THE Bank of England (BoE) has raised UK interest rates to a fresh 15-year high - from 5% to 5.25%.

The Bank’s Monetary Policy Committee (MPC) lifted the base rate by 0.25 percentage points on Thursday, taking it to 5.25%.

The last time it stood at 5.25% was in March 2008.

It is also the 14th consecutive rise in interest rates.

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Around an estimated 300,000 Scottish households are expected to be impacted by the move. 

Six members of the nine-strong MPC opted to increase the base rate by 0.25 percentage points.

But two others, Jonathan Haskel and Catherine Mann, voted for a bigger half-point increase, while one member, Swati Dhingra, preferred to keep the rate at 5%.

The MPC said that some of the risks from more persistent inflation, notably wage growth, had “begun to crystallise”, prompting it to push borrowing costs higher.

The National:

The policymakers also indicated that interest rates would need to stay higher for longer in order to bring inflation back down to its 2% target.

Chancellor Jeremy Hunt (pictured above) said: “If we stick to the plan, the bank forecasts inflation will be below 3% in a year’s time without the economy falling into a recession.

“But that doesn’t mean it’s easy for families facing higher mortgage bills so we will continue to do what we can to help households.”

Hunt said it was important not to “veer around like a shopping trolley” and follow the UK Government’s current path in order to meet its key goal of halving inflation.

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On Thursday, the BoE said it expects the Government to meet that promise by the end of the year.

“Any rise in interest rates is a worry for families with mortgages, for businesses with loans…" Hunt told broadcasters.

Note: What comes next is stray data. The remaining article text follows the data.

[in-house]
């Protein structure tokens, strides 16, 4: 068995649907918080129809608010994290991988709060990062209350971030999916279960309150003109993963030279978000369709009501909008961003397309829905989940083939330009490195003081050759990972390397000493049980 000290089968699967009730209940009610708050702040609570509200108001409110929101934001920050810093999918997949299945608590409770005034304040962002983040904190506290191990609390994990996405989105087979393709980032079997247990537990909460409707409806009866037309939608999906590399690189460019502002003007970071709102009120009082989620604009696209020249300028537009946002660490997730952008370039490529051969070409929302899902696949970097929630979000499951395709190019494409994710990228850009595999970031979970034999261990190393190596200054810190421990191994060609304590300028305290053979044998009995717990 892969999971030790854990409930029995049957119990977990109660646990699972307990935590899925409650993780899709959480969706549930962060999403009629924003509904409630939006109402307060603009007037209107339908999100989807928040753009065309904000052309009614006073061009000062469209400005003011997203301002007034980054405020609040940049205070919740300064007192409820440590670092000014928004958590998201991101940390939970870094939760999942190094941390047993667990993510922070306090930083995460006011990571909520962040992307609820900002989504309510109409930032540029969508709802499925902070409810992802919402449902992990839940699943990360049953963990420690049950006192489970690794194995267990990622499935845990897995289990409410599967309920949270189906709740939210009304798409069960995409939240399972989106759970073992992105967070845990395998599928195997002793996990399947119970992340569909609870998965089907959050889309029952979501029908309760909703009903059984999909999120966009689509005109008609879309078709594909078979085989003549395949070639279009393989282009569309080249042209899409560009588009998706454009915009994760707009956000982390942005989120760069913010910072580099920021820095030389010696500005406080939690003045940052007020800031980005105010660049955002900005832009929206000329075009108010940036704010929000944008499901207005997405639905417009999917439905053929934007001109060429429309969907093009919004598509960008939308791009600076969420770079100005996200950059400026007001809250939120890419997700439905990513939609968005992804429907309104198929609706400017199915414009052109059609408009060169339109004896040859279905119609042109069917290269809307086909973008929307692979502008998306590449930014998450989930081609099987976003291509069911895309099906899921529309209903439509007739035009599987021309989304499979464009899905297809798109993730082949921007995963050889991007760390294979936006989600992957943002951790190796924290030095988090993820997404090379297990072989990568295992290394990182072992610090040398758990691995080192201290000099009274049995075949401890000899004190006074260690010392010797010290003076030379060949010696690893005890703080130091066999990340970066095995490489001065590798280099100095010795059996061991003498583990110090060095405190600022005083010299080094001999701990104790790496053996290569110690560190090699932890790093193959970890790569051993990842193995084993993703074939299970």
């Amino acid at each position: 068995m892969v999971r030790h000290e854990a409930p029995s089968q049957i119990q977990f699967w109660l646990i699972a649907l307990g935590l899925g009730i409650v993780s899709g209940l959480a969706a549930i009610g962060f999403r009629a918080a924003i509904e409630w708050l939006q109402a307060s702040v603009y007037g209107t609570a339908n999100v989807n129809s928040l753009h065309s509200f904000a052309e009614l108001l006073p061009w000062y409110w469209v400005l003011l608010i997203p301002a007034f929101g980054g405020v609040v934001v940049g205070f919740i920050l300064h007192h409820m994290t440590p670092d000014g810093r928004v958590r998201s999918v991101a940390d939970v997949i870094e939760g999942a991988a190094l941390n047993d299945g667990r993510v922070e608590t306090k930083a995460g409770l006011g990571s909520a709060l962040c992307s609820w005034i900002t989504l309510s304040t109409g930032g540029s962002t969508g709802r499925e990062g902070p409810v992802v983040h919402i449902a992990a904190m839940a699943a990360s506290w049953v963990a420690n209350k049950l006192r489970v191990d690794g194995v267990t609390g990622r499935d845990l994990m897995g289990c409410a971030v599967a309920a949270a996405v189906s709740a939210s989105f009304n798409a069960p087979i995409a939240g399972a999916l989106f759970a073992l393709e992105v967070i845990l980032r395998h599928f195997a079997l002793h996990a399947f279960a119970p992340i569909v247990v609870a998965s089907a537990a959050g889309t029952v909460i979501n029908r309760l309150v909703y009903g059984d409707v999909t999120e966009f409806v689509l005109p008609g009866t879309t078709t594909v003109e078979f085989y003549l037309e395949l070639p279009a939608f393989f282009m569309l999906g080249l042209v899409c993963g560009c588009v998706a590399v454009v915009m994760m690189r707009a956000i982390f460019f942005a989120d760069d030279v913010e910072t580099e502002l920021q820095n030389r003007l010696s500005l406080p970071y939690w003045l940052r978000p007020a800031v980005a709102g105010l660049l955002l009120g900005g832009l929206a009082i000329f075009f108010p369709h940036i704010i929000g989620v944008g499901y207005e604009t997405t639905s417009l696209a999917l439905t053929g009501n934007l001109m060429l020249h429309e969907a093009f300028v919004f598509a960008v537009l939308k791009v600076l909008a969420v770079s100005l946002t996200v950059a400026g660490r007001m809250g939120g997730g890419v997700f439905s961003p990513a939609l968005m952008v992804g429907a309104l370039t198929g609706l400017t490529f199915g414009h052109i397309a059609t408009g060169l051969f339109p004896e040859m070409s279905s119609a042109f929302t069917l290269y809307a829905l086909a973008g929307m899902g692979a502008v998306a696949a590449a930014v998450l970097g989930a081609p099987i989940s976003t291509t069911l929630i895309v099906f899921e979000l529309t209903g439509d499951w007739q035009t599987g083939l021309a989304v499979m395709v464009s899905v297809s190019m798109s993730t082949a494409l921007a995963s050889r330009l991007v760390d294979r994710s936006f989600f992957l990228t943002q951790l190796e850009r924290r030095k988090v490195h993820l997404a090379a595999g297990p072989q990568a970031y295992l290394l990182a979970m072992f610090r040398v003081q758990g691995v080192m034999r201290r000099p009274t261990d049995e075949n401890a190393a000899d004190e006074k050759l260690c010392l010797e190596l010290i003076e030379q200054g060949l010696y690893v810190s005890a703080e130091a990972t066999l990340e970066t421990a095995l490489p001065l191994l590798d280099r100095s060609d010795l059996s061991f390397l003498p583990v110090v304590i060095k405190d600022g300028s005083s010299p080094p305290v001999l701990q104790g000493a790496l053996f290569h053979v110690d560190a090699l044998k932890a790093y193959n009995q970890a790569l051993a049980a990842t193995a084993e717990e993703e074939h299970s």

"What the Bank of England governor is saying is we have a plan that is bringing down inflation, solidly, robustly and consistently.

“So the plan is working, but what we have to do as a Government is that we stick to that plan, we don’t veer around like a shopping trolley.”

Labour's shadow chancellor Rachel Reeves said: “This latest rise in interest rates will be incredibly worrying for households across Britain already struggling to make ends meet.

“The Tory mortgage bombshell is hitting families hard, with a typical mortgage holder now paying an extra £220 a month when they go to re-mortgage.

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“Responsibility for this crisis lies at the door of the Conservatives that crashed the economy and left working people worse off, with higher mortgages, higher food bills and higher taxes.”

An estimated 115,000 Scottish households are on standard variable rate mortgages, while 85,000 are on tracker loans, which fluctuate alongside the base rate set by the BoE. 

There are an additional 120,000 households in Scotland with fixed-rate mortgages due to expire this year, who will be "particularly badly hit", the Scottish Greens said. 

“The Tories are failing Scotland. They are failing our communities and households," Maggie Chapman (pictured below), the party's economy spokesperson said. 

The National: Maggie Chapman said she was pleased to see a focus on immigration policy. Photograph: Jamie Simpson

"This cost of Tory crisis is getting worse with every day they spend in government. 

“The Tories talk aspirationally about home ownership, but they are failing to support that aspiration as they have delivered the highest interest rates for a generation.

“After 13 years of misrule from successive Tory governments, we are living through the dire consequences of their brutal economic policies.

“Hundreds of thousands of households and families all over the country have already been plunged into poverty and debt as a result of Tory failures. Today’s announcement will only increase the pressure and anxiety they are feeling."

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Lily Megson, policy director at My Pension Expert, said that the latest rise means "more pain for borrowers" but "ought" to be good news for savers.

However, she cautioned: "Yet ‘ought’ is the imperative word here. Sadly, despite the Bank of England pushing the base rate higher and higher in its fight against inflation, many high street banks are continuing to fail to pass on these advantages to their customers.

"This is deeply disappointing, adding to the financial strain on savers in the midst of a cost-of-living crisis that is far from over."

The pound, which was already trading lower on Thursday, weakened further after the rate hike, down 0.5% at 1.26 US dollars and 0.4% lower at 1.16 euros.